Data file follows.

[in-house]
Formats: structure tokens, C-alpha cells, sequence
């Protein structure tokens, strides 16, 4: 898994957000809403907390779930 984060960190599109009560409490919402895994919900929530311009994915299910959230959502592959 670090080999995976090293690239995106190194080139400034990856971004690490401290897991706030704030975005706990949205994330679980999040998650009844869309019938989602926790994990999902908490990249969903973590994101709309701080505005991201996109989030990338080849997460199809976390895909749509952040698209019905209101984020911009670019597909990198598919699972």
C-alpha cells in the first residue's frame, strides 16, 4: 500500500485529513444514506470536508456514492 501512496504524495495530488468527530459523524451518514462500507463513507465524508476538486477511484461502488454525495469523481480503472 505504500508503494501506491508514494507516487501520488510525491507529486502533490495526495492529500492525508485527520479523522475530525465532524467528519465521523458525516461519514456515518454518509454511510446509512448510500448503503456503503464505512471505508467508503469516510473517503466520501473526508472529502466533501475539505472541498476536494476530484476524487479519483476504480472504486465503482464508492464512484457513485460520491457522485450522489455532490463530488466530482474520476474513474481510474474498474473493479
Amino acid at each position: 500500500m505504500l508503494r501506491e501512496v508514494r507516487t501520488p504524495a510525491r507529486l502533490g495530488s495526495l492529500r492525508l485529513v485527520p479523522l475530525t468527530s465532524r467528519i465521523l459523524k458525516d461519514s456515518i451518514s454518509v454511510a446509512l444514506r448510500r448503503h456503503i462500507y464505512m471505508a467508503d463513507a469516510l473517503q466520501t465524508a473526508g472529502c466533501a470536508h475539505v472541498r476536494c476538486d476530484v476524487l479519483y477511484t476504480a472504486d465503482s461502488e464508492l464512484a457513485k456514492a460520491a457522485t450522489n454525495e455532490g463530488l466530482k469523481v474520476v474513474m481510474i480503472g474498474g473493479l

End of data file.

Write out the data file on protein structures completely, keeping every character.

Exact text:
[in-house]
Formats: structure tokens, C-alpha cells, sequence
């Protein structure tokens, strides 16, 4: 898994957000809403907390779930 984060960190599109009560409490919402895994919900929530311009994915299910959230959502592959 670090080999995976090293690239995106190194080139400034990856971004690490401290897991706030704030975005706990949205994330679980999040998650009844869309019938989602926790994990999902908490990249969903973590994101709309701080505005991201996109989030990338080849997460199809976390895909749509952040698209019905209101984020911009670019597909990198598919699972």
C-alpha cells in the first residue's frame, strides 16, 4: 500500500485529513444514506470536508456514492 501512496504524495495530488468527530459523524451518514462500507463513507465524508476538486477511484461502488454525495469523481480503472 505504500508503494501506491508514494507516487501520488510525491507529486502533490495526495492529500492525508485527520479523522475530525465532524467528519465521523458525516461519514456515518454518509454511510446509512448510500448503503456503503464505512471505508467508503469516510473517503466520501473526508472529502466533501475539505472541498476536494476530484476524487479519483476504480472504486465503482464508492464512484457513485460520491457522485450522489455532490463530488466530482474520476474513474481510474474498474473493479
Amino acid at each position: 500500500m505504500l508503494r501506491e501512496v508514494r507516487t501520488p504524495a510525491r507529486l502533490g495530488s495526495l492529500r492525508l485529513v485527520p479523522l475530525t468527530s465532524r467528519i465521523l459523524k458525516d461519514s456515518i451518514s454518509v454511510a446509512l444514506r448510500r448503503h456503503i462500507y464505512m471505508a467508503d463513507a469516510l473517503q466520501t465524508a473526508g472529502c466533501a470536508h475539505v472541498r476536494c476538486d476530484v476524487l479519483y477511484t476504480a472504486d465503482s461502488e464508492l464512484a457513485k456514492a460520491a457522485t450522489n454525495e455532490g463530488l466530482k469523481v474520476v474513474m481510474i480503472g474498474g473493479l